In 2019, GG 2.0 – a pilot production line – was commissioned and revealed under the scaled-up conditions that producing CVD graphene under atmospheric conditions was a viable path towards manufacturing CVD graphene at an industrial-scale.
Shortly after GG 2.0. was unveiled, an iterative design known as GG 2.5 was commissioned. However, while this system did not work as hoped, General Graphene was able to learn a few key lessons from it:
- Failing is something that happens on the path toward success.
- Failing is inevitable – what is crucial is the ability to quickly learn from failures and to fail fast and cheaply.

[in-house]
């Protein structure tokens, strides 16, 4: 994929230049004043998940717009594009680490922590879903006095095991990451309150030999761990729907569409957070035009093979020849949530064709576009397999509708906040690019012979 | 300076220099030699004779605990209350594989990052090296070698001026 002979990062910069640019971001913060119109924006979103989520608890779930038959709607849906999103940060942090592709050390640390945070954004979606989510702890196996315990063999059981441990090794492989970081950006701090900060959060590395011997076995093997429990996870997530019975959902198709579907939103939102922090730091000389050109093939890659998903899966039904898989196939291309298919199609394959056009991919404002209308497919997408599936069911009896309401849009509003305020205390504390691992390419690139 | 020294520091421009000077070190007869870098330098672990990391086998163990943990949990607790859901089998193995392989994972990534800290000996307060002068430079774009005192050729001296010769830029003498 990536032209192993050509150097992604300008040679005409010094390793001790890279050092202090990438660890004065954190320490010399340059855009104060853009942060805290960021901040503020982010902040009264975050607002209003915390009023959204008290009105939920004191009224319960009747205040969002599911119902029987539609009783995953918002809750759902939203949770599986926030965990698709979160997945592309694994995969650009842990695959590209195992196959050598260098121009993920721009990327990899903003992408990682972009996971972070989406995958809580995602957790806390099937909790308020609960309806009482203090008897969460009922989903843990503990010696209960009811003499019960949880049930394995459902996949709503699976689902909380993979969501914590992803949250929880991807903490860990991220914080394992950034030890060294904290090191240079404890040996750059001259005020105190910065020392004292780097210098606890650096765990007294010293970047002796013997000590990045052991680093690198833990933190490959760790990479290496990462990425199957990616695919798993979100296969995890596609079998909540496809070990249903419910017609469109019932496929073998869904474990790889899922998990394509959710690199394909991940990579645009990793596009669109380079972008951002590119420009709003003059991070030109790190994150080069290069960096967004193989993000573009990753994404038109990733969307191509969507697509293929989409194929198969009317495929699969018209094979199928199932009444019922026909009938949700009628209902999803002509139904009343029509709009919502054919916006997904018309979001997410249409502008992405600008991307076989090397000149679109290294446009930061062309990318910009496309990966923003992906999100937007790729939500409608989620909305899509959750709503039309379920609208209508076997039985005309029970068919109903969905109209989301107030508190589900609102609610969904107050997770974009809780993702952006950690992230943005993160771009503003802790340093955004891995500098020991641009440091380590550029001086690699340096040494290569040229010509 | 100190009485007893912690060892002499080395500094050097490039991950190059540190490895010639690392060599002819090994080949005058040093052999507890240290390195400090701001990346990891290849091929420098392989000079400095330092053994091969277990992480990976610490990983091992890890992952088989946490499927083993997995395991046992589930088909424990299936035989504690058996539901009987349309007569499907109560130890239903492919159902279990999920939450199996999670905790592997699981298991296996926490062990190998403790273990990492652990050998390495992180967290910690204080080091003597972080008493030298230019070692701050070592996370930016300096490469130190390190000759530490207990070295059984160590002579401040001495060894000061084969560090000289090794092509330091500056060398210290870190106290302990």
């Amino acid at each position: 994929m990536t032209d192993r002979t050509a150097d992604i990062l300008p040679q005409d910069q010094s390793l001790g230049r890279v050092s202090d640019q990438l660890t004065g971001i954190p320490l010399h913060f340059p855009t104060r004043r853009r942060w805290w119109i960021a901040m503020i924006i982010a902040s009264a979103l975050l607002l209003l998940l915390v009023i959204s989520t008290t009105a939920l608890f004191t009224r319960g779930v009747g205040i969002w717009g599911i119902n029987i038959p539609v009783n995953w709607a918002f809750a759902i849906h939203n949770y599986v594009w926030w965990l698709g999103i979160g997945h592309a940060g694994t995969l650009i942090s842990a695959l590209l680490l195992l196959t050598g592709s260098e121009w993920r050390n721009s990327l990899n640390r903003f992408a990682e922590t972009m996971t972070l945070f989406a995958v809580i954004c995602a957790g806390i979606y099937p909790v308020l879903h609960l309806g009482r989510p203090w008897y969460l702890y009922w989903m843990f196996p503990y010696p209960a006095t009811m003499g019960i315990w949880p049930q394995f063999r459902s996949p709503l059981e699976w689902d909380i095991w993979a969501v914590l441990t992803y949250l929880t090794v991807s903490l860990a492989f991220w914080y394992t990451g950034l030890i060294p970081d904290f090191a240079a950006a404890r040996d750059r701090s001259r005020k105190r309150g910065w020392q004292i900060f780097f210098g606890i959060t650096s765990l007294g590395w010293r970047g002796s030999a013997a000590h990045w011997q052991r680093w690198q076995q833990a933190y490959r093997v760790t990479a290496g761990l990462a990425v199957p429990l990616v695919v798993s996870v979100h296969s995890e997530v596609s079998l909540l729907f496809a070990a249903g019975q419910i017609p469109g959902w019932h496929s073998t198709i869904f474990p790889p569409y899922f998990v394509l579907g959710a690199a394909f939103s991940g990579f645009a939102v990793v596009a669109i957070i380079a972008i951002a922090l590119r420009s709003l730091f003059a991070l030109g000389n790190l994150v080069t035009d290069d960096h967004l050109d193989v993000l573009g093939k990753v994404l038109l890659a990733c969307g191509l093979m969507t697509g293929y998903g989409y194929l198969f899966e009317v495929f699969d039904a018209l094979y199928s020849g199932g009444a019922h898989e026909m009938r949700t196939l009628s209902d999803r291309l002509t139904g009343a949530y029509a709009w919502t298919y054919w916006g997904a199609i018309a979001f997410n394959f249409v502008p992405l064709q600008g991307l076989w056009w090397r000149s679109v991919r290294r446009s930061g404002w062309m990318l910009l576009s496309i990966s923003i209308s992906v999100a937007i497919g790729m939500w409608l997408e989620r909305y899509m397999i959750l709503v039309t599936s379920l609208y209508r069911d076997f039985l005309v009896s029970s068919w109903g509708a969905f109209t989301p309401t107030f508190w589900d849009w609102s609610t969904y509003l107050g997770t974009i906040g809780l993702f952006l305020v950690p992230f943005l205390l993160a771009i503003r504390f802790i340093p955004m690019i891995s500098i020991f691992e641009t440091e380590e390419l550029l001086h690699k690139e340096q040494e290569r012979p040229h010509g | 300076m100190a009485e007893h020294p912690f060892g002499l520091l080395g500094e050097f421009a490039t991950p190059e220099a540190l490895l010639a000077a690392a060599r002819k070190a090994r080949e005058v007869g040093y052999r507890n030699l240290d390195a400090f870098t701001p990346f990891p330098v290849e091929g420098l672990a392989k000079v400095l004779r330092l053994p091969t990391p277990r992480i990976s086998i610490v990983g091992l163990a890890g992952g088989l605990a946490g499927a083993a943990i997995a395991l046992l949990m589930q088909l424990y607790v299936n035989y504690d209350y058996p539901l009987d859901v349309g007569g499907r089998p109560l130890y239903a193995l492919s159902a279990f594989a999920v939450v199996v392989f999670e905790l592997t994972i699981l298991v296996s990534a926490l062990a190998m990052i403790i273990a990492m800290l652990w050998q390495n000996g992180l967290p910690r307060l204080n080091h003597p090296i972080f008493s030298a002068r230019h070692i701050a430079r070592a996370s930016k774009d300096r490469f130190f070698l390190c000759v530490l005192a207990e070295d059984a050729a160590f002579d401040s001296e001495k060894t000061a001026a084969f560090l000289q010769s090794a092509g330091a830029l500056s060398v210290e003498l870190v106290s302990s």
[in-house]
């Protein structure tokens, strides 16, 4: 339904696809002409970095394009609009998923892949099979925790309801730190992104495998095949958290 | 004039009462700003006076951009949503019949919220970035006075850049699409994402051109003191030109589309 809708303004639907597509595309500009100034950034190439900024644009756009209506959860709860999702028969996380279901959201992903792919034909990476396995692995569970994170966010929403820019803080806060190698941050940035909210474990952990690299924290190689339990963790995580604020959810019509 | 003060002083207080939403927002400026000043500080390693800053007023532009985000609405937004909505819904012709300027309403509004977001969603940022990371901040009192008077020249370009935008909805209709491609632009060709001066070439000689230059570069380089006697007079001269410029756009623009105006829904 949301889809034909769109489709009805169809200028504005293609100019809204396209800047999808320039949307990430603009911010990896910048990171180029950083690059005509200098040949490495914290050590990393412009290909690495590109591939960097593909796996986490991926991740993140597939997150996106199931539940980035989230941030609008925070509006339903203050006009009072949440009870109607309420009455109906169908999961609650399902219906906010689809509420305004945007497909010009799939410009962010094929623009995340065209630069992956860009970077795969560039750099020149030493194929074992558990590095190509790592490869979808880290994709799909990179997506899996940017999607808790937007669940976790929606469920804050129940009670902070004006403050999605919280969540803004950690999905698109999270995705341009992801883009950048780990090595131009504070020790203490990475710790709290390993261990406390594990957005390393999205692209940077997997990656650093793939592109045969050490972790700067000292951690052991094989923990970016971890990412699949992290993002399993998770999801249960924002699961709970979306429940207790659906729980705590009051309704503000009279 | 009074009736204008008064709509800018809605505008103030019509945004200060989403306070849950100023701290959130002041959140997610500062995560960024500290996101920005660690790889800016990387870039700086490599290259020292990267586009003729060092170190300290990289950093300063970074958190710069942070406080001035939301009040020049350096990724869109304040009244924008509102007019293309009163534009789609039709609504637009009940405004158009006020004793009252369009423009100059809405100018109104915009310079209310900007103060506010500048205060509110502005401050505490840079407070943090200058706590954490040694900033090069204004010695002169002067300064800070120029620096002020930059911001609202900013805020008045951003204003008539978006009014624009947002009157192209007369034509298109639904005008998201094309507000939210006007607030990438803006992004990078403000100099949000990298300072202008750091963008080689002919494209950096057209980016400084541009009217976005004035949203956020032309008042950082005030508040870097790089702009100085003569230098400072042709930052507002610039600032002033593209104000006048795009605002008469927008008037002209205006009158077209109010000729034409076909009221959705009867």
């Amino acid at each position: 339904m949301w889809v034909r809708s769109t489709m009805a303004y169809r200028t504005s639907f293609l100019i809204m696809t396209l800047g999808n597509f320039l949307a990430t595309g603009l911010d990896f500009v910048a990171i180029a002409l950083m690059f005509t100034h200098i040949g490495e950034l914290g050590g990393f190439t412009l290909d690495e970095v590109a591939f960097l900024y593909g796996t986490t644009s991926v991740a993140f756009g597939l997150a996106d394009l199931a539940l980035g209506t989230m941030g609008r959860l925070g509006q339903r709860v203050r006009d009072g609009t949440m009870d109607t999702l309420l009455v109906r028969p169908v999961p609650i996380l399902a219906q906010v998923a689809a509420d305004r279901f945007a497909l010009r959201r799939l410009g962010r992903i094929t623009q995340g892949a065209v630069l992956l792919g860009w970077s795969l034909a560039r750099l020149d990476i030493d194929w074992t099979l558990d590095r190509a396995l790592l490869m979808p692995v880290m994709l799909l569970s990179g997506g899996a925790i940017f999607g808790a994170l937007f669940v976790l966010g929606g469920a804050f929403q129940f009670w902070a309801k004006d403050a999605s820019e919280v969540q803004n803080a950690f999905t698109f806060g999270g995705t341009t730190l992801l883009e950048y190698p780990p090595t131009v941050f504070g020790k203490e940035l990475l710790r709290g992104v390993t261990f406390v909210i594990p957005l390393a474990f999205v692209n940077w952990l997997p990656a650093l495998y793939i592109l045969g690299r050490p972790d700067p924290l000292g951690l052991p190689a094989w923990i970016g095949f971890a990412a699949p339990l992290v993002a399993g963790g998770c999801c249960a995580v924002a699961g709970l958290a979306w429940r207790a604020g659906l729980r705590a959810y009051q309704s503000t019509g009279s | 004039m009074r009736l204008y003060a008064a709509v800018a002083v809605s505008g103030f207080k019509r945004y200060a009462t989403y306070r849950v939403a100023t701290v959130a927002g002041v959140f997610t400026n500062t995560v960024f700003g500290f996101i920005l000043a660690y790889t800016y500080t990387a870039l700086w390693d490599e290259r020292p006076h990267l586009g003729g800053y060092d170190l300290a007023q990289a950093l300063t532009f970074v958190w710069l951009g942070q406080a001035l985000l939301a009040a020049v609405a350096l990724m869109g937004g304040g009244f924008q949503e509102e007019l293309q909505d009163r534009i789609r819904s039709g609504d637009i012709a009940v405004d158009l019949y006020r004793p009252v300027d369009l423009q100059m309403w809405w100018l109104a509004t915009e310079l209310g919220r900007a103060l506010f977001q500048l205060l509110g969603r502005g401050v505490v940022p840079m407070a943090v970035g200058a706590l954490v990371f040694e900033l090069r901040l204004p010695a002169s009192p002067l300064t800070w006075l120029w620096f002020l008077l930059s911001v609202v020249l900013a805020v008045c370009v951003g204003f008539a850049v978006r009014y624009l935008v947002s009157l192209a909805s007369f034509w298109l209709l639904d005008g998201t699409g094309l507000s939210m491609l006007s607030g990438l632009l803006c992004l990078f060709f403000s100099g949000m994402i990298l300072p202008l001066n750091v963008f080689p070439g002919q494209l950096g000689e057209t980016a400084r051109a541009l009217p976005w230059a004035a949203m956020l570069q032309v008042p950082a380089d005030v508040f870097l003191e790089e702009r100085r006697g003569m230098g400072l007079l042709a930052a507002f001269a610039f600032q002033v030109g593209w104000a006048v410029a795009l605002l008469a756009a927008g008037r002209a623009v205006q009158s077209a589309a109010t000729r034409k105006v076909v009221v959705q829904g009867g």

Image Credit: General Graphene Corporation
The lessons learned from GG 2.5 were taken on board and fed into General Graphene’s current industrial-scale CVD graphene manufacturing system – GG 3.0.
Today, GG 3.0 is the only system in the world with the capability of true industrial-scale production of CVD graphene at industry-compatible prices and at consistent and reproducible qualities for a range of applications.
Developing thousands of graphene growth recipes has enabled General Graphene to modify graphene’s properties and optimize it in an appropriate manner for a diverse range of applications. Moreover, General Graphene’s experience in transferring graphene onto different surfaces means that it has grown and transferred graphene onto more surfaces than anyone else in the world.
Building an industrial-scale process that is truly adaptable with a number of quality control and optimization techniques allows General Graphene to manufacture CVD graphene for a wide range of end applications.